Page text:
Detection of parasitizing coccidia and determination of host crane species, sex and genotype by faecal DNA analysis

Authors

  • H. HONMA,

    1. Laboratory of Sustainable Environmental Biology, Graduate School of Agricultural Science, Tohoku University, 232-3 Naruko-onsen Yomogida, Osaki, Miyagi 989-6711, Japan
    2. Department of Molecular Protozoology, Research Institute for Microbial Diseases, Osaka University, Suita, Osaka 565-0871, Japan
    3. Laboratory of Malariology, Research Institute for Microbial Diseases, Osaka University, Suita, Osaka 565-0871, Japan
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  • Y. SUYAMA,

    1. Laboratory of Forest Ecology, Graduate School of Agricultural Science, Tohoku University, 232-3 Naruko-onsen Yomogida, Osaki, Miyagi 989-6711, Japan
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  • Y. NAKAI

    1. Laboratory of Sustainable Environmental Biology, Graduate School of Agricultural Science, Tohoku University, 232-3 Naruko-onsen Yomogida, Osaki, Miyagi 989-6711, Japan
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Y. Nakai, Fax: +81 0229 84 7391; E-mail: nakai@bios.tohoku.ac.jp

Abstract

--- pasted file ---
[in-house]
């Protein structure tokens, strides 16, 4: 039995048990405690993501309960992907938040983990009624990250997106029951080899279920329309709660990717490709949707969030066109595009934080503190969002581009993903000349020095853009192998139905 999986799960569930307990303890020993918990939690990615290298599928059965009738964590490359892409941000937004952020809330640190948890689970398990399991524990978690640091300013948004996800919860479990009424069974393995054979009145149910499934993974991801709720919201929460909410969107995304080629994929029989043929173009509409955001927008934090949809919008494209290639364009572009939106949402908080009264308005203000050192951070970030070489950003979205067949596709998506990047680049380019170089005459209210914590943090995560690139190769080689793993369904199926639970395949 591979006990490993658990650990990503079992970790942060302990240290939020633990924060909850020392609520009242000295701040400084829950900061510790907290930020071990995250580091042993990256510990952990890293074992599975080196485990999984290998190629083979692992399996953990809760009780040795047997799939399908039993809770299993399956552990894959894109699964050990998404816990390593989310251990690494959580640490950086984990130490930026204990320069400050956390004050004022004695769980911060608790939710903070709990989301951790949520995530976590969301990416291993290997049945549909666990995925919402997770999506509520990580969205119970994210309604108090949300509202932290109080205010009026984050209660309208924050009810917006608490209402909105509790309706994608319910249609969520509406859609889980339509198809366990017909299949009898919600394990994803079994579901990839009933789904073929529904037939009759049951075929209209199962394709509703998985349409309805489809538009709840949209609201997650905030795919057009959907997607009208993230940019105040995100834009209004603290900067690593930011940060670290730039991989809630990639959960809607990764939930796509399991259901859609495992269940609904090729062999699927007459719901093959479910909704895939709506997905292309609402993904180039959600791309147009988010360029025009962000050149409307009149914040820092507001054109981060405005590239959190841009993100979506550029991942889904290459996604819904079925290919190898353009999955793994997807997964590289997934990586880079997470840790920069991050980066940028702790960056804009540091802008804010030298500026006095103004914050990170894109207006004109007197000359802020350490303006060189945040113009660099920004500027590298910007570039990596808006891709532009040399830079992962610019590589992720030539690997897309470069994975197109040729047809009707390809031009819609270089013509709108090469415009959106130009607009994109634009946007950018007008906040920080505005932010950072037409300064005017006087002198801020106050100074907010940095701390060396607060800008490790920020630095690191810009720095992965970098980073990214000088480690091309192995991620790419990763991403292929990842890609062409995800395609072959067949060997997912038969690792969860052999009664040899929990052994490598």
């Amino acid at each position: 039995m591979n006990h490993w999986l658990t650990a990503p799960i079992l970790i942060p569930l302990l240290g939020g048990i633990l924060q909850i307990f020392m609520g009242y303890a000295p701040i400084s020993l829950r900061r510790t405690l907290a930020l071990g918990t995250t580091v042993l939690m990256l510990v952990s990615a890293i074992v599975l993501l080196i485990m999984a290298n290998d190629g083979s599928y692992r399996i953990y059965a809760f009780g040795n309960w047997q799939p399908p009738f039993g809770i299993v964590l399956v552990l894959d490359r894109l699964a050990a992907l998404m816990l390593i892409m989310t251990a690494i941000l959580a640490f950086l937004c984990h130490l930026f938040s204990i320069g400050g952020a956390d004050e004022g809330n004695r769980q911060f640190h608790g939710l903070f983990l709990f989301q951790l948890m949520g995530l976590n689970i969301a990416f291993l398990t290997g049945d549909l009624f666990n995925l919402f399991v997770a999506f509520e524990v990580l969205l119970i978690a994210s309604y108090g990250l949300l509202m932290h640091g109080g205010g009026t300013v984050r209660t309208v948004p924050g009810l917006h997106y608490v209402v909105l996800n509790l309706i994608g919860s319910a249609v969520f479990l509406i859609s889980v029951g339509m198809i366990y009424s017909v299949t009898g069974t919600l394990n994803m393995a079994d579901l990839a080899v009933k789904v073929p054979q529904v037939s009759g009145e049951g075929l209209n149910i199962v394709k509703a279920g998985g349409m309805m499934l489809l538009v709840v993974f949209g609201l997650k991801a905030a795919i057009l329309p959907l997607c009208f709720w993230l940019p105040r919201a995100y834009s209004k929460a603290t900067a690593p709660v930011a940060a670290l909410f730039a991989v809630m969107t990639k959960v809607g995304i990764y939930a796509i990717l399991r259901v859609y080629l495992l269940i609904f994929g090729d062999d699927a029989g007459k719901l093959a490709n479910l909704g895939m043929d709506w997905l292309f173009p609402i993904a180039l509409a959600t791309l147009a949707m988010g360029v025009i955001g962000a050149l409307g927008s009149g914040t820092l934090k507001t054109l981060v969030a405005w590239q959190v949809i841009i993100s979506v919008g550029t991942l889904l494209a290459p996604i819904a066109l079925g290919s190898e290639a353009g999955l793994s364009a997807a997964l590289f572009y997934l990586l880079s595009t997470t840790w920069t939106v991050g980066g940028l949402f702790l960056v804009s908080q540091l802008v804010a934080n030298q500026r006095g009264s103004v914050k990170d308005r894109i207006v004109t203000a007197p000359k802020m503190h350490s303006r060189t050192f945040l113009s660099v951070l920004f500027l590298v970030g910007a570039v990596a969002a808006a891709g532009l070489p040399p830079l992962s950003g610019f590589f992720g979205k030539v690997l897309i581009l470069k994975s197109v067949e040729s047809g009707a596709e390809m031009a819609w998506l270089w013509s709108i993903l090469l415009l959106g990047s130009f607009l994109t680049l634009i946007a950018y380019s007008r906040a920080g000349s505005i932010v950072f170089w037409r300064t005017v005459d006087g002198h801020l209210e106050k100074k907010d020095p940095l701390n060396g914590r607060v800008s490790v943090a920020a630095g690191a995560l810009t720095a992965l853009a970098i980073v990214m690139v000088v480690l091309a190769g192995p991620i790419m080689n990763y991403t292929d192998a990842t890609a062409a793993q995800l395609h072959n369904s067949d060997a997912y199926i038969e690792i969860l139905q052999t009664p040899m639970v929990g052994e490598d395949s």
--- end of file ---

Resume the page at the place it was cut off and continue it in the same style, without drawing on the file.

In Japan, the three main crane species are the endangered red-crowned crane (Grus japonensis) inhabiting Hokkaido, the northernmost island of Japan; the vulnerable hooded crane (Grus monacha); and the vulnerable white-naped crane (Grus vipio). Both the hooded and white-naped cranes migrate in winter to Izumi in Kyushu, the southern island of Japan. In this study, we investigated the cranes and their coccidian parasites, through a targeted molecular approach using faecal DNA to develop a noninvasive method for infectious disease research. To determine the origin of noninvasively collected faecal samples, host species were identified by sequencing a region of approximately 470 bp of the mitochondrial 16S ribosomal RNA gene in the faecal DNA. Furthermore, to avoid sample redundancy, individual determination was performed by fragment analysis using microsatellite and sex-linked markers. For microsatellite genotyping, previously reported markers and markers isolated in this study were examined, and seven loci for red-crowned cranes, eight for hooded cranes and six for white-naped cranes displayed polymorphisms. A low error rate was demonstrated by comparing microsatellite data generated from faecal DNA samples with that generated from feather DNA samples, indicating a high reliability. Polymerase chain reaction–based capillary electrophoresis (PCR-CE), employing genetic markers in the second internal transcribed spacer (ITS2) of nuclear ribosomal DNA, was employed to detect crane coccidia. The sensitivity of detection of PCR-CE using faecal DNA was inferior to that with traditional microscopy; however, our results suggest that PCR-CE can depict crane coccidia diversity with higher resolution and it is a useful tool to characterize community composition of coccidia in detail.

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